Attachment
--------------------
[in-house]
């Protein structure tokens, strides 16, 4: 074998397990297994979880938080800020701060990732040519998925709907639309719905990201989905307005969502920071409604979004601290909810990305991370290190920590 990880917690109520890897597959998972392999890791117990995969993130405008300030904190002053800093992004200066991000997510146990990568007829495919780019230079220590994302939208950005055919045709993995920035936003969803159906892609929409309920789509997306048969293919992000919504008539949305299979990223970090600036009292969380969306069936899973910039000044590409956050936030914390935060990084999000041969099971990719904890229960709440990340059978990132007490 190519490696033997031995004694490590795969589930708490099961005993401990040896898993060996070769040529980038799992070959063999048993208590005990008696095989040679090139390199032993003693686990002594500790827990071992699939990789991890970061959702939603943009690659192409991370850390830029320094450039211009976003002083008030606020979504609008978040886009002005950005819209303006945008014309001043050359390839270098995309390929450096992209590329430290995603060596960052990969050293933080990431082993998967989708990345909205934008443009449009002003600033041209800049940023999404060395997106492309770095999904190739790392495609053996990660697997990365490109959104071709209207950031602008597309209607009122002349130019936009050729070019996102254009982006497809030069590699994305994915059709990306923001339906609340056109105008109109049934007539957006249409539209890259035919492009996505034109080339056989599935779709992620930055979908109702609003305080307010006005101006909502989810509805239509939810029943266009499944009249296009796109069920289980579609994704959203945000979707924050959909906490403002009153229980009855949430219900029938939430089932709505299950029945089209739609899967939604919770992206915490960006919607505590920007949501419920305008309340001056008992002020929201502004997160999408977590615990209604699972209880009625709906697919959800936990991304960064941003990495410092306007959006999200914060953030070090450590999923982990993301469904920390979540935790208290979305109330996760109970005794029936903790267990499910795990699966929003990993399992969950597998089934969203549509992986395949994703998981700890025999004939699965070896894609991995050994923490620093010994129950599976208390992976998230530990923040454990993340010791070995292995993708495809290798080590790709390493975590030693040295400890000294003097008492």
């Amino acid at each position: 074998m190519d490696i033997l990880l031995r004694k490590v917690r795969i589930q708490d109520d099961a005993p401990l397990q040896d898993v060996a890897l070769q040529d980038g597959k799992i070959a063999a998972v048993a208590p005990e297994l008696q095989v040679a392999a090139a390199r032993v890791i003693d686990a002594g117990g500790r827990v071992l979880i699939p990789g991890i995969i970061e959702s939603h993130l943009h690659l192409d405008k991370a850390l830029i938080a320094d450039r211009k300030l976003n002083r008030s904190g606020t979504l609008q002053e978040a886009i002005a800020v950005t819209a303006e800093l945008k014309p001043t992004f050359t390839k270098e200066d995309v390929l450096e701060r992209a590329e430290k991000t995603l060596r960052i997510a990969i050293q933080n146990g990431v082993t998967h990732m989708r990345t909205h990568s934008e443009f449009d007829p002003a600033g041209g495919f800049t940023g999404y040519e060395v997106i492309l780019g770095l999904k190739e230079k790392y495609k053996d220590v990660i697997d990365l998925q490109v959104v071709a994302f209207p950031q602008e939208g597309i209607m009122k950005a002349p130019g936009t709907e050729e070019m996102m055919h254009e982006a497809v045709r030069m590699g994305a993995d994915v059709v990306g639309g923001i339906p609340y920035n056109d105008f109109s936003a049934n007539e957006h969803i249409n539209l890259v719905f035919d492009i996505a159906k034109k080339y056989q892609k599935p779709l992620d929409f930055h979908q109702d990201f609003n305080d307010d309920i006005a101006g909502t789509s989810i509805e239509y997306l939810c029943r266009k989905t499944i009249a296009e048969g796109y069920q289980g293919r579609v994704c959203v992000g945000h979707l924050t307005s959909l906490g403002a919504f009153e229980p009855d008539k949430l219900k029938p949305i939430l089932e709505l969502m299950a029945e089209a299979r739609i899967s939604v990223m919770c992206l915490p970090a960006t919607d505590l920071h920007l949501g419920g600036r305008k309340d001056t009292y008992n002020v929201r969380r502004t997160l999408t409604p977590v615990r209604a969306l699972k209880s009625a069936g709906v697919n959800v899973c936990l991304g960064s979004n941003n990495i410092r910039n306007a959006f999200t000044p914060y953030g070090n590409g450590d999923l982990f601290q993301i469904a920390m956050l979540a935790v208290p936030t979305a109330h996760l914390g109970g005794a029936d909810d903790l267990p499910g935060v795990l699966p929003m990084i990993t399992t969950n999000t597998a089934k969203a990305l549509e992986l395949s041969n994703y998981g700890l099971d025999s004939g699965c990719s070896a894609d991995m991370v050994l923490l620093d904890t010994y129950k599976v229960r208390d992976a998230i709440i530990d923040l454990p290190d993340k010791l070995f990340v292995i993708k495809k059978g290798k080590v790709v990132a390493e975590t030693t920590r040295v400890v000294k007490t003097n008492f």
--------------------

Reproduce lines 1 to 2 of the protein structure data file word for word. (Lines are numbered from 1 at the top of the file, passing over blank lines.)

[in-house]
């Protein structure tokens, strides 16, 4: 074998397990297994979880938080800020701060990732040519998925709907639309719905990201989905307005969502920071409604979004601290909810990305991370290190920590 990880917690109520890897597959998972392999890791117990995969993130405008300030904190002053800093992004200066991000997510146990990568007829495919780019230079220590994302939208950005055919045709993995920035936003969803159906892609929409309920789509997306048969293919992000919504008539949305299979990223970090600036009292969380969306069936899973910039000044590409956050936030914390935060990084999000041969099971990719904890229960709440990340059978990132007490 190519490696033997031995004694490590795969589930708490099961005993401990040896898993060996070769040529980038799992070959063999048993208590005990008696095989040679090139390199032993003693686990002594500790827990071992699939990789991890970061959702939603943009690659192409991370850390830029320094450039211009976003002083008030606020979504609008978040886009002005950005819209303006945008014309001043050359390839270098995309390929450096992209590329430290995603060596960052990969050293933080990431082993998967989708990345909205934008443009449009002003600033041209800049940023999404060395997106492309770095999904190739790392495609053996990660697997990365490109959104071709209207950031602008597309209607009122002349130019936009050729070019996102254009982006497809030069590699994305994915059709990306923001339906609340056109105008109109049934007539957006249409539209890259035919492009996505034109080339056989599935779709992620930055979908109702609003305080307010006005101006909502989810509805239509939810029943266009499944009249296009796109069920289980579609994704959203945000979707924050959909906490403002009153229980009855949430219900029938939430089932709505299950029945089209739609899967939604919770992206915490960006919607505590920007949501419920305008309340001056008992002020929201502004997160999408977590615990209604699972209880009625709906697919959800936990991304960064941003990495410092306007959006999200914060953030070090450590999923982990993301469904920390979540935790208290979305109330996760109970005794029936903790267990499910795990699966929003990993399992969950597998089934969203549509992986395949994703998981700890025999004939699965070896894609991995050994923490620093010994129950599976208390992976998230530990923040454990993340010791070995292995993708495809290798080590790709390493975590030693040295400890000294003097008492």